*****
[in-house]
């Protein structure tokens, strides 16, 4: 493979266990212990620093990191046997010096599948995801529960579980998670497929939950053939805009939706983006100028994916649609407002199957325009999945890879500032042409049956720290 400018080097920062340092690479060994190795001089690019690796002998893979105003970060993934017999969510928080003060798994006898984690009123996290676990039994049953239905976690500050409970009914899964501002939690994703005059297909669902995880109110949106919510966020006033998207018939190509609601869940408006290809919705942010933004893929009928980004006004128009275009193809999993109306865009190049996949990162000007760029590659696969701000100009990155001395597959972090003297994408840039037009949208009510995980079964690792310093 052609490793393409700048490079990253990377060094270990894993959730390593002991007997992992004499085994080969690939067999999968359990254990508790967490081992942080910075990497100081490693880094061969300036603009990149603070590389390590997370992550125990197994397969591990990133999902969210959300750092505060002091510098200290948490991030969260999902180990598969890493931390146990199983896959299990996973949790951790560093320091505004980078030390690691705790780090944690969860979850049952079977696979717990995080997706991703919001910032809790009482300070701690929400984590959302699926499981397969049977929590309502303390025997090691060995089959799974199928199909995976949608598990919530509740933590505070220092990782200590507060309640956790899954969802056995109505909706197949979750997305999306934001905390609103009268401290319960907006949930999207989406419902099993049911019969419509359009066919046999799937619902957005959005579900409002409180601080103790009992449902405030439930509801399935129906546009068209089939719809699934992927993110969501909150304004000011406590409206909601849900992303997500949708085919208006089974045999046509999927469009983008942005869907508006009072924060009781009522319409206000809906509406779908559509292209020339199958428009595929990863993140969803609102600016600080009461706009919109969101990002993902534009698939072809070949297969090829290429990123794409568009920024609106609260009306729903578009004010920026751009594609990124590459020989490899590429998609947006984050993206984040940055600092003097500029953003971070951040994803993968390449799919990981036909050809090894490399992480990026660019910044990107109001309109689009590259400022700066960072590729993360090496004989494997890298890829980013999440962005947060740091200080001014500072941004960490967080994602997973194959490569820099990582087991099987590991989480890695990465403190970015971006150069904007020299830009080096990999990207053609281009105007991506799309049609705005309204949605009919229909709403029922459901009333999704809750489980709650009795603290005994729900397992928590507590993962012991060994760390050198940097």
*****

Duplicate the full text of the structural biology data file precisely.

[in-house]
């Protein structure tokens, strides 16, 4: 493979266990212990620093990191046997010096599948995801529960579980998670497929939950053939805009939706983006100028994916649609407002199957325009999945890879500032042409049956720290 400018080097920062340092690479060994190795001089690019690796002998893979105003970060993934017999969510928080003060798994006898984690009123996290676990039994049953239905976690500050409970009914899964501002939690994703005059297909669902995880109110949106919510966020006033998207018939190509609601869940408006290809919705942010933004893929009928980004006004128009275009193809999993109306865009190049996949990162000007760029590659696969701000100009990155001395597959972090003297994408840039037009949208009510995980079964690792310093 052609490793393409700048490079990253990377060094270990894993959730390593002991007997992992004499085994080969690939067999999968359990254990508790967490081992942080910075990497100081490693880094061969300036603009990149603070590389390590997370992550125990197994397969591990990133999902969210959300750092505060002091510098200290948490991030969260999902180990598969890493931390146990199983896959299990996973949790951790560093320091505004980078030390690691705790780090944690969860979850049952079977696979717990995080997706991703919001910032809790009482300070701690929400984590959302699926499981397969049977929590309502303390025997090691060995089959799974199928199909995976949608598990919530509740933590505070220092990782200590507060309640956790899954969802056995109505909706197949979750997305999306934001905390609103009268401290319960907006949930999207989406419902099993049911019969419509359009066919046999799937619902957005959005579900409002409180601080103790009992449902405030439930509801399935129906546009068209089939719809699934992927993110969501909150304004000011406590409206909601849900992303997500949708085919208006089974045999046509999927469009983008942005869907508006009072924060009781009522319409206000809906509406779908559509292209020339199958428009595929990863993140969803609102600016600080009461706009919109969101990002993902534009698939072809070949297969090829290429990123794409568009920024609106609260009306729903578009004010920026751009594609990124590459020989490899590429998609947006984050993206984040940055600092003097500029953003971070951040994803993968390449799919990981036909050809090894490399992480990026660019910044990107109001309109689009590259400022700066960072590729993360090496004989494997890298890829980013999440962005947060740091200080001014500072941004960490967080994602997973194959490569820099990582087991099987590991989480890695990465403190970015971006150069904007020299830009080096990999990207053609281009105007991506799309049609705005309204949605009919229909709403029922459901009333999704809750489980709650009795603290005994729900397992928590507590993962012991060994760390050198940097």